5 Steps When Choosing Your Diamond Blade

 

The best way to stay efficient on the job site is by minimizing downtime. Choosing the wrong diamond blade to put on your cut-off saw can waste an entire day if you aren’t careful. The 5 questions you should ask yourself before selecting a blade are:

 

  1. What Material Are You Cutting?
  2. What Equipment You Are Using?
  3. What is Your Depth of Cut?
  4. Are you Wet or Dry Cutting?
  5. How Long Do I Need This Blade To Last?

 

 

1. What Material Are You Cutting?

Diamond blades are made with different levels on bonded segments, hard to soft. To get the most out of your diamond blade, the segment bond hardness and blade should be matched to the material it will cut. Identifying the type of material to be cut and the aggregate of the material can extend the life of your diamond blade drastically.

aggregate vs segment bond sheet

Aggregate Map of United States

Aggregate Map- Diamond Tools Technology

 

 

2. What Equipment Are You Using?

Understand that the horsepower you are cutting with impacts the productivity and longevity of your diamond blade. The size of the blade should match the saw’s maximum horsepower. Cutting with a saw that runs too fast can cause the diamond blade to glaze over and get too hot. Cutting with a saw that runs too slow greatly affects the productivity and effectiveness of your diamond blade.

Operating speeds for Diamond Blades

 

 

3. What is Your Depth of Cut?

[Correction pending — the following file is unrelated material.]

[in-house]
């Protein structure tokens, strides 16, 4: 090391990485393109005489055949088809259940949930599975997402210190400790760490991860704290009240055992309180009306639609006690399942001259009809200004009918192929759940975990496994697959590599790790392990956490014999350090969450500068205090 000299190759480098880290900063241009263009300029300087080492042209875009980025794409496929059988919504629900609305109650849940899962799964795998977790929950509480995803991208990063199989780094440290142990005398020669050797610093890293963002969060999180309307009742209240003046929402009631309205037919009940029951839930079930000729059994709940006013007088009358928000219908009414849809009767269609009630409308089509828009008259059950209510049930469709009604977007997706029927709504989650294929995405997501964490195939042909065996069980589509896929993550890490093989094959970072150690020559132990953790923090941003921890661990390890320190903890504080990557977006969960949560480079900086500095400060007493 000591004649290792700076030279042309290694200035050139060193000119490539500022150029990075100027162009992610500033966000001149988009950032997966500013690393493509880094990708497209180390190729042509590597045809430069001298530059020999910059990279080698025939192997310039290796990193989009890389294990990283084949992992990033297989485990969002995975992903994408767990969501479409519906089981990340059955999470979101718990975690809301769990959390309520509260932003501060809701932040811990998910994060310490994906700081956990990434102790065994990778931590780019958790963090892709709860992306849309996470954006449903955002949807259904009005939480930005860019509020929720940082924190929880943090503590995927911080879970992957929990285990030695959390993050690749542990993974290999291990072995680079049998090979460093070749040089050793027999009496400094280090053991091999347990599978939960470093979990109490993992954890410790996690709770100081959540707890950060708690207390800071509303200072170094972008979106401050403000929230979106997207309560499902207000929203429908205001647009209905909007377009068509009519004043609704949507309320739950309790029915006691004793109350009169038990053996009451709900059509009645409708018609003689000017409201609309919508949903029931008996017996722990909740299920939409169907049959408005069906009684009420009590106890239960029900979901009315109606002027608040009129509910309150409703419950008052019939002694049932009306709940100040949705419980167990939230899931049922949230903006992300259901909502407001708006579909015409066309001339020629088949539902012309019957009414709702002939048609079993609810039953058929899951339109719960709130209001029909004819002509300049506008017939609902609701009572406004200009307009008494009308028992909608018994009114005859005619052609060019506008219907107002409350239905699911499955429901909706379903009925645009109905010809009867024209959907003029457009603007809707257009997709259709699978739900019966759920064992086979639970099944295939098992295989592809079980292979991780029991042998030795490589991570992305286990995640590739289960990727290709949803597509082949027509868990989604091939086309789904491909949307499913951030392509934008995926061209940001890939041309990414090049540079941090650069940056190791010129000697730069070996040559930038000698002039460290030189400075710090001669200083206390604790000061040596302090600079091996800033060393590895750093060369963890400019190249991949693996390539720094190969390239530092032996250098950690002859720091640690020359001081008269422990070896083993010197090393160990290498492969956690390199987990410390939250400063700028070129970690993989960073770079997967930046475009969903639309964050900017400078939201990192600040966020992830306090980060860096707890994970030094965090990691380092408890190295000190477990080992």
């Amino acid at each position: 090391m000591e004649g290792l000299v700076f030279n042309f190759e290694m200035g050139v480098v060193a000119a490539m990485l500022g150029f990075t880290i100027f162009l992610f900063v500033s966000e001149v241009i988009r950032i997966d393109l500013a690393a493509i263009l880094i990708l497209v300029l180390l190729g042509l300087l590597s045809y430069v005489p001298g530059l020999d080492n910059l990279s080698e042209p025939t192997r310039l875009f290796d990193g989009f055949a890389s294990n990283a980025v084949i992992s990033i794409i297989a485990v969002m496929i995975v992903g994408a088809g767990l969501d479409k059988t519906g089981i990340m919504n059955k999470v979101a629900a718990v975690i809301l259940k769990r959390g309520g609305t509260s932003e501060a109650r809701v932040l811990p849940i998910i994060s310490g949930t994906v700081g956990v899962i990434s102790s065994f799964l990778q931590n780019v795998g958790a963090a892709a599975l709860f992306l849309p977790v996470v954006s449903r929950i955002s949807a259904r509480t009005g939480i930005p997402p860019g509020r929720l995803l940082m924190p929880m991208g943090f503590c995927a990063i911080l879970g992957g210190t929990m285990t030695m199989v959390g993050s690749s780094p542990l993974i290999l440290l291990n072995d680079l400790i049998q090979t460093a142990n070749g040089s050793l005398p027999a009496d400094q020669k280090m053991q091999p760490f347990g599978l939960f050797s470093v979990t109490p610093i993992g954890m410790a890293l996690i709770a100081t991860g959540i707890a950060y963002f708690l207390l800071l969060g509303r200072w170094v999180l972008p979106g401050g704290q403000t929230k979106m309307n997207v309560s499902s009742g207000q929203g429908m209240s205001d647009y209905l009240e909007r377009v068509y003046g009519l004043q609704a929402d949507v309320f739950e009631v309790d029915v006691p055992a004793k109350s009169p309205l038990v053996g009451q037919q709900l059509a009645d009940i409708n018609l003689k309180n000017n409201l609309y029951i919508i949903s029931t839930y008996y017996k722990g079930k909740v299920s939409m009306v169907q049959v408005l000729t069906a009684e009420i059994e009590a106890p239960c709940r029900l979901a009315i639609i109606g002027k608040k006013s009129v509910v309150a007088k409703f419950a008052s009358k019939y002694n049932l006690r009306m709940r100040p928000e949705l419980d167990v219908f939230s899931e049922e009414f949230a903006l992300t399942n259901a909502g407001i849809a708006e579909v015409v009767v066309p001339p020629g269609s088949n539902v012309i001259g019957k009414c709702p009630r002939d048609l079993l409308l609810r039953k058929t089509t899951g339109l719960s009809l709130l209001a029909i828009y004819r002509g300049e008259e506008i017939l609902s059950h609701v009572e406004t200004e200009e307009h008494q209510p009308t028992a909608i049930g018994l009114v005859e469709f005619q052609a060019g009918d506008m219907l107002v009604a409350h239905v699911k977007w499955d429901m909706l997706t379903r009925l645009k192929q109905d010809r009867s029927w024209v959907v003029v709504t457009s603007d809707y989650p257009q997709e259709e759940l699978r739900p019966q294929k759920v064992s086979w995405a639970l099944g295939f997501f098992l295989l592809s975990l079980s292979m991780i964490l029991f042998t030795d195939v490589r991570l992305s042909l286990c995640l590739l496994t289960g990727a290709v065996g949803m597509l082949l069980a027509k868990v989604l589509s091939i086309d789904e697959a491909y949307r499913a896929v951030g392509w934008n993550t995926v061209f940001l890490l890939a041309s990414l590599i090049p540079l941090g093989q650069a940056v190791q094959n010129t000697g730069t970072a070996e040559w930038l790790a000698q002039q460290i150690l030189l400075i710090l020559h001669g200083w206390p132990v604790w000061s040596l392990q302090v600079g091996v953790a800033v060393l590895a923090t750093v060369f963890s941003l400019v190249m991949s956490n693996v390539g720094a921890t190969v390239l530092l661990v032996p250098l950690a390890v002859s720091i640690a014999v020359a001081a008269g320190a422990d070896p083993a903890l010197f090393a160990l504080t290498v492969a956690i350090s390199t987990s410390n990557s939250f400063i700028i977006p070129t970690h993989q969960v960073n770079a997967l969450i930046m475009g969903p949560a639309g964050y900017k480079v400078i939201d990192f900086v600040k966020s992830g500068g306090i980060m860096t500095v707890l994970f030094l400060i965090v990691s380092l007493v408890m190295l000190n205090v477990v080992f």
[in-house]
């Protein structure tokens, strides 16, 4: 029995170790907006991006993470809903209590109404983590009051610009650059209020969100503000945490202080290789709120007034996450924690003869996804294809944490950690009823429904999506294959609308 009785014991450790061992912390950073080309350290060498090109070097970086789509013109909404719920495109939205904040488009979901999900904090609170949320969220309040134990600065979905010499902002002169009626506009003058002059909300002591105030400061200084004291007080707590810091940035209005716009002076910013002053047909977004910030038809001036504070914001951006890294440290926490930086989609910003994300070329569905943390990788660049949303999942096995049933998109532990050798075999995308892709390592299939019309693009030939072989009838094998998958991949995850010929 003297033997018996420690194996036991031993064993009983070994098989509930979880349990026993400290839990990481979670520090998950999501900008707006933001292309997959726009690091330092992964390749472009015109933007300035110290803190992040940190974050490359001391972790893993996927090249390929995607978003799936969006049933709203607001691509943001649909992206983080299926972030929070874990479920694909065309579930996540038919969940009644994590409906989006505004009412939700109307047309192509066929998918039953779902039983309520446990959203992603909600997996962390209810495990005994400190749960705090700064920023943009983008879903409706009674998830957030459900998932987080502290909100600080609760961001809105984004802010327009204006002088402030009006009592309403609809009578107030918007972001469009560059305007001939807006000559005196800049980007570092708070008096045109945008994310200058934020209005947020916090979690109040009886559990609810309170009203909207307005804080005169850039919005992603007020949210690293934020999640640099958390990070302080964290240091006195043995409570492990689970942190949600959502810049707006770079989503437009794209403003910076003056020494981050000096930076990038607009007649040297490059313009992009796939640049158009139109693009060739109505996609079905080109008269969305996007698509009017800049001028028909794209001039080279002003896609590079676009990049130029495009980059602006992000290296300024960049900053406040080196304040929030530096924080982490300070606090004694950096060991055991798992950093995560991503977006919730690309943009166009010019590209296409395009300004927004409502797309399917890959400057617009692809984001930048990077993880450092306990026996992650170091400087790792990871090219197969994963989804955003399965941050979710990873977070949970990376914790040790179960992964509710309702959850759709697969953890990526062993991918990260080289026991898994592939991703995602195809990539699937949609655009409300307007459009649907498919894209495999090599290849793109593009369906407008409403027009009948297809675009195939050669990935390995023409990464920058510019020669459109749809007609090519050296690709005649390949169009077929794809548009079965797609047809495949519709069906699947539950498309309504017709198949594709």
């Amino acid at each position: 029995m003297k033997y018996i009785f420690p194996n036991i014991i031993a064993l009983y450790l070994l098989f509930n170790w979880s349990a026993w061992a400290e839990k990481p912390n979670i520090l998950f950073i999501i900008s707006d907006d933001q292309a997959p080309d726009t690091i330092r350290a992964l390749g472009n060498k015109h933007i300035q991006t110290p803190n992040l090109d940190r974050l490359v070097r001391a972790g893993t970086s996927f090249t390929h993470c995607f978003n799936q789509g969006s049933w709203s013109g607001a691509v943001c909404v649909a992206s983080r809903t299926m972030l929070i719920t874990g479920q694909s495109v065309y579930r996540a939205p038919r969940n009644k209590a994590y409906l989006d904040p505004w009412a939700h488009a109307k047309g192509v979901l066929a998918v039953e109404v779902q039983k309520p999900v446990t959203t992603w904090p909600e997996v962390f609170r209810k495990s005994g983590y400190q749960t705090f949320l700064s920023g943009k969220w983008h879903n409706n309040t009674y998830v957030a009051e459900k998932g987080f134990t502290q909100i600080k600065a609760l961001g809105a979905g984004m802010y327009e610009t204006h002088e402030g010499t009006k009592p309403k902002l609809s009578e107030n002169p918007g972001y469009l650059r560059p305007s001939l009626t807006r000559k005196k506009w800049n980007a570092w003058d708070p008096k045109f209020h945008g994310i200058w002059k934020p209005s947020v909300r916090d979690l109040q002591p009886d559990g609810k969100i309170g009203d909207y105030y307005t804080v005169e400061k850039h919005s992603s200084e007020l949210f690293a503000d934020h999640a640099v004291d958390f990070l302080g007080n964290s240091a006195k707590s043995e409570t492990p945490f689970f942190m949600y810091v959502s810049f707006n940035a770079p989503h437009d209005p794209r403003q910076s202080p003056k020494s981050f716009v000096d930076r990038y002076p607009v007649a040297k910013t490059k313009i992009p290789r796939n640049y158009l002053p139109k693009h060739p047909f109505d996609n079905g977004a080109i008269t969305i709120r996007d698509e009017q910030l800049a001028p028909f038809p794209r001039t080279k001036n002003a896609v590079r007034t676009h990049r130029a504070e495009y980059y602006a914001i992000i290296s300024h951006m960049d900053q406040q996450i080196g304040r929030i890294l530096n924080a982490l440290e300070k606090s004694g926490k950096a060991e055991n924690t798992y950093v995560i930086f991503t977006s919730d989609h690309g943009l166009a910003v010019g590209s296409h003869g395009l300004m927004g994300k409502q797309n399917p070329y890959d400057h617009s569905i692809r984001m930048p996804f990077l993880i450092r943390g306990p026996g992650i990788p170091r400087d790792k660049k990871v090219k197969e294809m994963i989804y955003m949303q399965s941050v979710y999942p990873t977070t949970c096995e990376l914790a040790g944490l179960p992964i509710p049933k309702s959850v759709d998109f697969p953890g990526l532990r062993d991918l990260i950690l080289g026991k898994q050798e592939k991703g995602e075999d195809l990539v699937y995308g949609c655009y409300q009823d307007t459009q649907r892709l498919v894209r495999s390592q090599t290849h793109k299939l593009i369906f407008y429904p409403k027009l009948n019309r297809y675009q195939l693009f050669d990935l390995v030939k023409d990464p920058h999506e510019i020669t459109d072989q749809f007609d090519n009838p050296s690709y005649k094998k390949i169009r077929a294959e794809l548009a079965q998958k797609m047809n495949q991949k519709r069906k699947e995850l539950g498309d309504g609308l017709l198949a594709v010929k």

Know how deep you need to cut before selecting your diamond blade allows for a more precise and accurate cut. The maximum cutting depth of a diamond blade depends on the saw type and the saw’s components. Blade guards and motor housings can decrease the maximum depth of cut you can make with a blade.

Cutting Depth chart

Cutting Depth chart

 

 

 

4. Are You Wet or Dry Cutting?

Knowing whether you need to use water with your diamond blade is important when selecting a blade. Any blades that are designed to cut wet MUST be used with water, while blades that are designed to cut dry can be used to cut both wet and dry. The following quote is from Phil White, one of the many diamond blade experts at Esch.

 

5. Want a Blade To Lasts Longer?

There is no REAL way to make your diamond blade last longer. If you want your blade to last longer, cut slower. If you want a slower cutting blade, get a harder segment, the slower the diamonds get exposed to the material, the longer the diamonds will last. Finding a happy medium between fast cutting and long-lasting takes time and experience. In the end, you get out what you put into diamond blades. If you want to save money upfront on a diamond blade there is no such thing as a long-lasting blade.

Concrete Diamond Blades Speed vs Life

 

  • HTML Snippets Powered By : XYZScripts.com